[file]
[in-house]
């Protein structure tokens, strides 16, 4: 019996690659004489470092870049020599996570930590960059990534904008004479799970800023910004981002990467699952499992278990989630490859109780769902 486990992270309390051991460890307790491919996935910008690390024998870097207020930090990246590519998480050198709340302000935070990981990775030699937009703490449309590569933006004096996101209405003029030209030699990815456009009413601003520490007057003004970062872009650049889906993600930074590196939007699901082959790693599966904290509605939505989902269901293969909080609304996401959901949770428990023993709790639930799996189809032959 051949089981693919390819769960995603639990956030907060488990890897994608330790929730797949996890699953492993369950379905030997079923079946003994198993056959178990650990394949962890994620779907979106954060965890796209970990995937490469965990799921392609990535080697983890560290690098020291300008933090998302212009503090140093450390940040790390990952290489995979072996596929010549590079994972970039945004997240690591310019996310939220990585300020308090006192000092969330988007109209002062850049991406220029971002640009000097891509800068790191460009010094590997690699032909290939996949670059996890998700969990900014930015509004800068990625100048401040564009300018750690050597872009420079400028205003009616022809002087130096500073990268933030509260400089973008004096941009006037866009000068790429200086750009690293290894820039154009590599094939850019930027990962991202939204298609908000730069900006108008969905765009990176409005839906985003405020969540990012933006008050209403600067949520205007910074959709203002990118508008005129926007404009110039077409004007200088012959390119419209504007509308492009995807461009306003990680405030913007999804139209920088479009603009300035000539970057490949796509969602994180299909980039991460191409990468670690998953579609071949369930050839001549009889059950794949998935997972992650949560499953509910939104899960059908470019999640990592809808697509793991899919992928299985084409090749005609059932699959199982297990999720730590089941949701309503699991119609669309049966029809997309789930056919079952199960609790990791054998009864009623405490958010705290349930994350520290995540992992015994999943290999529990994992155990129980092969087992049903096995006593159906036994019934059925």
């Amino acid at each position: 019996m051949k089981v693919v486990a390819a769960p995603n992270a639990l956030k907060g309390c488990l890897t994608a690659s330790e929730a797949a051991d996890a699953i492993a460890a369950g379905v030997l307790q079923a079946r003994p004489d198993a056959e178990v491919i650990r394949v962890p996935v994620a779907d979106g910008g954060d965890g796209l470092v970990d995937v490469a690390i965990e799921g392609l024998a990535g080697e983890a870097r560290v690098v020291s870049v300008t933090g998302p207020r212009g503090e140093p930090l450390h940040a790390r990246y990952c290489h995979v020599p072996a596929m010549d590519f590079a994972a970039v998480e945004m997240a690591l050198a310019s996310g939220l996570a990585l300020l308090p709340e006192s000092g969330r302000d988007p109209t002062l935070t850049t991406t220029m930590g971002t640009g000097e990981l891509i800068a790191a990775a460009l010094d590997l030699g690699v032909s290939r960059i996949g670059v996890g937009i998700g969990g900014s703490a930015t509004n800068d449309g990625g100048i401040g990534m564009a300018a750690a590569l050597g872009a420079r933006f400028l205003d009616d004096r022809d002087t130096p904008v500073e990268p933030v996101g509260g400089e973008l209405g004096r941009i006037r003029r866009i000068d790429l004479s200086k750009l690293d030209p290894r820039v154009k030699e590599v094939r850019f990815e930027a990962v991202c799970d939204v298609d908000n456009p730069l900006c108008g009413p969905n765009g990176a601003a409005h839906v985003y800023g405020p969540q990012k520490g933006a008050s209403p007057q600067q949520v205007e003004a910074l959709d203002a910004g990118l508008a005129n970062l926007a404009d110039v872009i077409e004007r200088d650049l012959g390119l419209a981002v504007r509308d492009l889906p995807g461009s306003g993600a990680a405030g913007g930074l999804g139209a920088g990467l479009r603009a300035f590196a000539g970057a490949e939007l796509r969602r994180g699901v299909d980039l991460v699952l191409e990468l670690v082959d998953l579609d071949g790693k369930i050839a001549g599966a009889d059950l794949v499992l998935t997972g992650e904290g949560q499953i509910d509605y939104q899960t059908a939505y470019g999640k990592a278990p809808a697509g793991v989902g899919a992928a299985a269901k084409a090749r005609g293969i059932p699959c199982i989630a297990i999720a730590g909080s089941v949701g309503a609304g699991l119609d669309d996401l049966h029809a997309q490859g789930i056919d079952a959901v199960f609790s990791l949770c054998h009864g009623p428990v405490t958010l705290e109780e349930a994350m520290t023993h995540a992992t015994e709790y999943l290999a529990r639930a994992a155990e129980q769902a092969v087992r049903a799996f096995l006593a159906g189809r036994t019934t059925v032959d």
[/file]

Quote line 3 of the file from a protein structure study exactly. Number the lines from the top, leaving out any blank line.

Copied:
């Amino acid at each position: 019996m051949k089981v693919v486990a390819a769960p995603n992270a639990l956030k907060g309390c488990l890897t994608a690659s330790e929730a797949a051991d996890a699953i492993a460890a369950g379905v030997l307790q079923a079946r003994p004489d198993a056959e178990v491919i650990r394949v962890p996935v994620a779907d979106g910008g954060d965890g796209l470092v970990d995937v490469a690390i965990e799921g392609l024998a990535g080697e983890a870097r560290v690098v020291s870049v300008t933090g998302p207020r212009g503090e140093p930090l450390h940040a790390r990246y990952c290489h995979v020599p072996a596929m010549d590519f590079a994972a970039v998480e945004m997240a690591l050198a310019s996310g939220l996570a990585l300020l308090p709340e006192s000092g969330r302000d988007p109209t002062l935070t850049t991406t220029m930590g971002t640009g000097e990981l891509i800068a790191a990775a460009l010094d590997l030699g690699v032909s290939r960059i996949g670059v996890g937009i998700g969990g900014s703490a930015t509004n800068d449309g990625g100048i401040g990534m564009a300018a750690a590569l050597g872009a420079r933006f400028l205003d009616d004096r022809d002087t130096p904008v500073e990268p933030v996101g509260g400089e973008l209405g004096r941009i006037r003029r866009i000068d790429l004479s200086k750009l690293d030209p290894r820039v154009k030699e590599v094939r850019f990815e930027a990962v991202c799970d939204v298609d908000n456009p730069l900006c108008g009413p969905n765009g990176a601003a409005h839906v985003y800023g405020p969540q990012k520490g933006a008050s209403p007057q600067q949520v205007e003004a910074l959709d203002a910004g990118l508008a005129n970062l926007a404009d110039v872009i077409e004007r200088d650049l012959g390119l419209a981002v504007r509308d492009l889906p995807g461009s306003g993600a990680a405030g913007g930074l999804g139209a920088g990467l479009r603009a300035f590196a000539g970057a490949e939007l796509r969602r994180g699901v299909d980039l991460v699952l191409e990468l670690v082959d998953l579609d071949g790693k369930i050839a001549g599966a009889d059950l794949v499992l998935t997972g992650e904290g949560q499953i509910d509605y939104q899960t059908a939505y470019g999640k990592a278990p809808a697509g793991v989902g899919a992928a299985a269901k084409a090749r005609g293969i059932p699959c199982i989630a297990i999720a730590g909080s089941v949701g309503a609304g699991l119609d669309d996401l049966h029809a997309q490859g789930i056919d079952a959901v199960f609790s990791l949770c054998h009864g009623p428990v405490t958010l705290e109780e349930a994350m520290t023993h995540a992992t015994e709790y999943l290999a529990r639930a994992a155990e129980q769902a092969v087992r049903a799996f096995l006593a159906g189809r036994t019934t059925v032959d």